In recent years the conservative Wall Street Journal editorial board has led the charge against cap-and-trade proposals to reduce greenhouse gas emissions that drive climate change. But a Media Matters analysis of past editorials shows that this marks a major reversal since 2001, when the Journal said "the Bush Administration should propose a domestic cap-and-trade program for carbon dioxide."
Once upon a time, cap-and-trade was the conservative alternative to "command and control" regulatory action. It was first proposed by George H.W. Bush's administration to address sulfur dioxide emissions that were causing acid rain, threatening U.S. lakes and ponds. Ten years after the Clean Air Amendments were signed by Bush, the Journal editorial board concluded that the acid rain program was "fabulously successful," adding that it cost much less than expected:
The program, which was started in the U.S. in 1995 as part of the effort to cut the emissions that cause acid rain, saves about $700 million annually compared with the cost of traditional regulation and has been reducing emissions by four million tons annually. When the program is fully implemented, sometime over the next couple of years, cost savings should be as much as $2 billion a year -- that's twice as much as originally estimated by the EPA. [Emissions Impossible?, 7/23/01, via Factiva]
The Journal went on to urge George W. Bush's administration to replicate the program to address carbon emissions:
[I]f new and more sophisticated research proves that human-generated greenhouse gases are a menace to civilization as we know it, then it is better to start now to control them and far better to do so in the most cost effective fashion. And that's why we harbor a certain fondness for one part of the Kyoto treaty -- emissions trading.
Emissions trading -- part of a package called "cap-and-trade" -- is one of the incentive-based market strategies that has been developed as an alternative to traditional fiat-based, nanny-sez-so regulation.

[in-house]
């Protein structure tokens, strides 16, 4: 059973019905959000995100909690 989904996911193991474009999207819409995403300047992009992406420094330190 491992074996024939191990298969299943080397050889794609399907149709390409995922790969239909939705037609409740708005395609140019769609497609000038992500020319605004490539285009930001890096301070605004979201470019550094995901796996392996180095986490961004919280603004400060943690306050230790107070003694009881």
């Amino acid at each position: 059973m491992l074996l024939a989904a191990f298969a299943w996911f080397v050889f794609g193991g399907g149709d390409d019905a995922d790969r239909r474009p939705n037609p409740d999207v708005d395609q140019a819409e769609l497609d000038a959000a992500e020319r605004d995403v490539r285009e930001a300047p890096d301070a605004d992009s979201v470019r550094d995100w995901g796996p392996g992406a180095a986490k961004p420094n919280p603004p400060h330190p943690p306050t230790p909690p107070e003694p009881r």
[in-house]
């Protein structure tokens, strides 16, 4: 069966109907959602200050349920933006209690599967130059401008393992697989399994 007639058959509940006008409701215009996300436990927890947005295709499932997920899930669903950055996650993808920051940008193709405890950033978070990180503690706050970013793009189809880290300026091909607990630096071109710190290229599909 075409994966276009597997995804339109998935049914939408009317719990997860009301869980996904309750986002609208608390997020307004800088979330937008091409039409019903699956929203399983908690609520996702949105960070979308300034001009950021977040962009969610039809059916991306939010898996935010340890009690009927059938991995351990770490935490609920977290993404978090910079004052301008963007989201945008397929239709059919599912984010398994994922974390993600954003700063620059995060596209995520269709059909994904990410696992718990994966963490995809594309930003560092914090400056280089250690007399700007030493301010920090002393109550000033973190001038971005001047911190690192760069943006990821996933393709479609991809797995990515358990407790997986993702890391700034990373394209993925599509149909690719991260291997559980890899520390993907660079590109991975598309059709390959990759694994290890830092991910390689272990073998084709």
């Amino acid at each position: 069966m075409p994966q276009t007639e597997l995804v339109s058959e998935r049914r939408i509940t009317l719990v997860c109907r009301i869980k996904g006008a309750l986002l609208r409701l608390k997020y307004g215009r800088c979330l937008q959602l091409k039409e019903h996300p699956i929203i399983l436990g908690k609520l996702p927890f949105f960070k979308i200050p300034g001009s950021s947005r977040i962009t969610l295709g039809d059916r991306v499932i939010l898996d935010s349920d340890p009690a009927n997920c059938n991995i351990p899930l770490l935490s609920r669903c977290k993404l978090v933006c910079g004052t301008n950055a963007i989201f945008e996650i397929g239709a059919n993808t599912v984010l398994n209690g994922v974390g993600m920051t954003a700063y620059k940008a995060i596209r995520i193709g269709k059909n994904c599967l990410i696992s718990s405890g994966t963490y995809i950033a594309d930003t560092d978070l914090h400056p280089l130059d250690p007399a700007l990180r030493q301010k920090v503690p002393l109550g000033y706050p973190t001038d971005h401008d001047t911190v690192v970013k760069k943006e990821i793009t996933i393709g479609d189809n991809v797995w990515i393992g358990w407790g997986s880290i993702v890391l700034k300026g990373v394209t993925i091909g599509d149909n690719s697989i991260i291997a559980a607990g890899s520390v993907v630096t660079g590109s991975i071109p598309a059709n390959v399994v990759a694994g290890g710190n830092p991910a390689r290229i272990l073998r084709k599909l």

President Bush got it exactly right when he dissed Kyoto. And after Kyoto is pronounced dead in Bonn, the Bush Administration should propose a domestic cap-and-trade program for carbon dioxide that could, of course, be easily expanded to Canada and Mexico. And then to Latin America. And then the world. [Emissions Impossible?, 7/23/01, via Factiva, emphasis added]
For many years, cap-and-trade proposals for CO2 enjoyed broad support among Republican legislators. As recently as 2008, then Republican presidential nominee Sen. John McCain touted cap-and-trade as a "market-based approach" to "address the problem of climate change and stimulate the development and use of advanced technologies."
But when President Obama and the Democratic Congress incorporated cap-and-trade as the cornerstone of their climate proposal, Republicans promptly jumped ship, dubbing the policy a "national energy tax." The Wall Street Journal quickly followed suit, and has dutifully toed the party line ever since. Echoing GOP talking points, the Journal claimed that the cap-and-trade proposal would have an "enormous economic cost" and destroy "millions of jobs." By contrast, the nonpartisan Congressional Budget Office determined that the cap-and-trade legislation passed by the House in 2009 would have a "modest" impact on GDP and "only a small effect on total employment in the long run."
The Journal's current approach to climate change is to employ the same rhetoric that it used for decades to undermine action on acid rain and ozone depletion. In addition to casting doubt on the science and framing environmental concerns as a political ploy, the Journal exaggerates the costs of mitigating these risks.